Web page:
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October 11, 2005

Travel Report: Kgalagadi (Gemsbok) Transfrontier Park, SA/Botswana

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A few years ago, my wife Emma and I drove from her home in Gaborone, Botswana, westwards to the Kalahari Gemsbok Park (now renamed the Kgalagadi Transfrontier Park). This was part of a longer tour in which we went on to visit Augrabies Falls National Park, the Namaqualand flower fields, Lamberts Bay, Kuruman, and the Karoo. This is a report with photos of the Kalahari leg of the expedition.

The Kalahari Gemsbok Park in South Africa, which has now become the Kgalagadi Transfrontier Park with its merger with the Gemsbok Park in Botswana across the border, is my favourite of the southern African wildlife reserves. It combines four of my top priorities: full desert with dune fields, big game, raptors, and a diversity of small but fascinating mammals.

After a long drive from Botswana, including a stop in Hotazel (pronounced Hot-as-hell, which is exactly what it is), as we neared the park the dunes began: red, sweeping, burning dunes – not as large as those of Merzouga in the Sahara, but all the same quite sublime. If you have never been to a desert dune-field, imagine yourself at the seaside, but with no sea, no water, no civilisation anywhere to be seen.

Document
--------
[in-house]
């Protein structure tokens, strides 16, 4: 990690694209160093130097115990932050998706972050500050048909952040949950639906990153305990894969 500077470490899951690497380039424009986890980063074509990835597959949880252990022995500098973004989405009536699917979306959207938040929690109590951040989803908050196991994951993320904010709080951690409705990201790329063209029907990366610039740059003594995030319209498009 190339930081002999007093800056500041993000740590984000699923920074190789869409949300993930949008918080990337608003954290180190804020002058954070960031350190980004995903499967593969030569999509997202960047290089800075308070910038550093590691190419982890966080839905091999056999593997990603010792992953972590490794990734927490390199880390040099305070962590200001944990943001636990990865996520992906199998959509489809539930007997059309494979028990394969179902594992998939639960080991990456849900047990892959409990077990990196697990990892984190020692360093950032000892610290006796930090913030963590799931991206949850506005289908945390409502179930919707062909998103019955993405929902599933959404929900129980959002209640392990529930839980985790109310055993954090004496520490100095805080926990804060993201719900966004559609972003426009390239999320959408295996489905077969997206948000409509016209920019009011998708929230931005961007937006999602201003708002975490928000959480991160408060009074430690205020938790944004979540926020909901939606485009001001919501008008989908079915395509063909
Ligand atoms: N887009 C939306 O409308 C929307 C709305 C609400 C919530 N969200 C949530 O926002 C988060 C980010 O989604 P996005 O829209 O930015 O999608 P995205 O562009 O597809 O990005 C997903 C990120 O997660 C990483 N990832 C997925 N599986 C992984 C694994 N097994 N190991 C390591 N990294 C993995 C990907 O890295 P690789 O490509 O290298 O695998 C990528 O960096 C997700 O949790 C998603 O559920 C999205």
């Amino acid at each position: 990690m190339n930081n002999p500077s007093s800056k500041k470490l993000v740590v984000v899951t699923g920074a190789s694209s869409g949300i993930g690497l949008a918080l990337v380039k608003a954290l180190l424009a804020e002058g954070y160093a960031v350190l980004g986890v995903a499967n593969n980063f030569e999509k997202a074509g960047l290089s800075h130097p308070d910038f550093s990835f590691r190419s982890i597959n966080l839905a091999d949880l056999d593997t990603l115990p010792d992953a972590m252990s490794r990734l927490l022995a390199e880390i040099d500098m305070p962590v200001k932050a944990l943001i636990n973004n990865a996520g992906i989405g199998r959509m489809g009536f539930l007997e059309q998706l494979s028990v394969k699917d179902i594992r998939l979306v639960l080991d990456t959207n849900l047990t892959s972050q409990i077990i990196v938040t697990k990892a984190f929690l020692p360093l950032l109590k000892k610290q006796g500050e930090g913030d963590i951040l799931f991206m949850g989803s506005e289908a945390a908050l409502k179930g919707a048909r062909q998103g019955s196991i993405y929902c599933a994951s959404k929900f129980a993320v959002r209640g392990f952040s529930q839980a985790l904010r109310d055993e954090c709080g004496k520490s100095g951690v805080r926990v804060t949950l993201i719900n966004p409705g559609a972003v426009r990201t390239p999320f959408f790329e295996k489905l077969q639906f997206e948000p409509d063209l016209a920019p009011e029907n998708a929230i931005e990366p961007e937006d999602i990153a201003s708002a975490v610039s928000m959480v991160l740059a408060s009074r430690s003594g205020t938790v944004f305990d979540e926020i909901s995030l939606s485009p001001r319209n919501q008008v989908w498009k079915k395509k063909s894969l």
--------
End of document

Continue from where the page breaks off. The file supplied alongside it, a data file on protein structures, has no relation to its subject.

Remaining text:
Dirt road through the dune fields.

A wind pump in the desolate Kalahari.

But there is life. First of all, the tsama melon with its deep tap root accessing hidden water and swelling into a fruit:

These, and other such drought-defying flora, provides sustainance to an amazing variety of fauna, such as these dune-dwelling ostriches:

A food chain that even extends to the most powerful and hungry of predators:

Our first drive out into the park gave us a dramatic view of these predator-prey interactions:

A hungry cheetah.

A meal wanders over the brow of a dune.

High speed chase between cheetah and springbok.

The springbok is tripped and the killer engages the prey.

In an instant the springbok is converted into a meal.

Not cruelty but necessity, as the cheetah's young join its mother.

But it's not all brutal drama in the sands. A wealth of smaller but equally beautiful creatures can be found, including some superb small carnivores:

Side-striped jackal in the morning desert light.

Jackal portrait.

A group of african wildcats, they actually behaved very much like domestic cats, and at one point walked under our Hilux.

The insectivorous bat-eared fox.

The birdlife is also surprisingly prolific:

A kori bustard.

Blue-cheeked bee-eaters.

We experienced many close-encounters with raptors:

Dark-chanting goshawk.

Pale-chanting goshawk with a kill.

After several nights spent in the park, staying at the good National Parks huts at Nossob and Mata Mata, we left the desert with some great memories, not the least of which was of the gemsbok antelope after which the park is named, to be found deep in the dunes, looking quite majestic: